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Simone Weil, a French writer, explores the depth and motive of why and how we do the things we do. In this critical review, Weil elucidates the role of force in the Iliad. It is exceptionally difficult to put into words the meaning that Weil gives force. When she defines it, she states, “it is that x that turns anybody who is subjected to it into a thing” (331). When I first read this, I did not comprehend what she meant by it. As Weil refers to force, she uses in the context of war and the taking of lives in the Iliad. This force takes away all natural abilities.
Weil explains how all living things respond to stimuli. The muscles in our body have reactions to things that take place in our environment. The force that she is trying to define is one that takes away this ability to respond. In war, a soldier must look past the pain that he is causing in taking another human being’s life. Weil suggests that this is as if life is being removed from the body of this soldier, resulting in a breathing corpse. Remorse becomes an overlooked emotion and all sensation vanishes. Does this not constitute a corpse, when all ability to respond to what is going on around him has departed; therefore taking away the very factor that defines a living object?
When examining force by means of killing others, this force does not only have an effect on the victim, but also on the conqueror. “Force is as pitiless to the man who possesses it, or thinks he does, as it is to its victims; the second it crushes, the first it intoxicates” (332). Weil goes on to say that force is not really a retainable thing. All persons, weak and strong, have to at one point in their life relinquish control to force. No one is exempt. She points to Achilles as an example. When he is killing Hector, he is holding the force against Hector to take his life. On the other hand, when Agamemnon purposely degrades Achilles by taking his war prize, Achilles goes to be alone and weep in his humiliation. A force knocks him down as he knocked his opponent Hector down. To show the cycle, we find Agamemnon weeping just a few days later as a result of a force.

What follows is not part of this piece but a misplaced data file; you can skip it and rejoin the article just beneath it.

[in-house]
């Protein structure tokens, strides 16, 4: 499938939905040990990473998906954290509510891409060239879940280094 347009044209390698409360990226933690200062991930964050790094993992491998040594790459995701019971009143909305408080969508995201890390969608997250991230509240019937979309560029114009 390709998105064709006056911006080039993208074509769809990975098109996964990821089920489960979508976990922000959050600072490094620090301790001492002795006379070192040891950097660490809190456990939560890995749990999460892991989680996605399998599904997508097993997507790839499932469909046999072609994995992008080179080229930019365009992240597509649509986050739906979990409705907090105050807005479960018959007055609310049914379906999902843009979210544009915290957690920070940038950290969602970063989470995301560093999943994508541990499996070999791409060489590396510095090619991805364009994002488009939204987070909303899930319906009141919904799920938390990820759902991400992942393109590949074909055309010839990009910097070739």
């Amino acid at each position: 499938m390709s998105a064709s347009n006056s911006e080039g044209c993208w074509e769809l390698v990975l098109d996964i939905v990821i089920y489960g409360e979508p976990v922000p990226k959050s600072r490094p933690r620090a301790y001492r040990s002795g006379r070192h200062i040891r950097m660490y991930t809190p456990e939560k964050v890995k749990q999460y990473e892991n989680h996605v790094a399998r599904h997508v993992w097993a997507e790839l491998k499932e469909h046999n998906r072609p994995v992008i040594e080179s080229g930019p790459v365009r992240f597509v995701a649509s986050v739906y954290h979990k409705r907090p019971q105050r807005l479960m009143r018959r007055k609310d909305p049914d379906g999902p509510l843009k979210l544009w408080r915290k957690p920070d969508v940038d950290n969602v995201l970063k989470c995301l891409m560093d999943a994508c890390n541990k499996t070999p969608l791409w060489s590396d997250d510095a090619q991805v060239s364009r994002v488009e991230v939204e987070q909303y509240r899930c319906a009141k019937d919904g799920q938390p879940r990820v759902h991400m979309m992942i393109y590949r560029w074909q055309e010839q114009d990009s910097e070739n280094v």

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Weil points out that the Iliad forms a principle that is later used in the Gospels. “Area is just, and kills those who kill” (333). Here we find the decree that, whoever puts a person to death, shall also be put to death, the same rule used when referring to force.
In conclusion, one can see that the force that turns a man into a thing is the key in a battle. “The wantonness of the conqueror that knows no respect for any creature or thing that is at its mercy or is imagine to be so, the despair of the soldier that drives him on to destruction, the obliteration of the slave of the conquered man, the wholesale slaughter- all of these elements combine in the Iliad to make a picture of uniform horror, of which force is the sole hero” (334).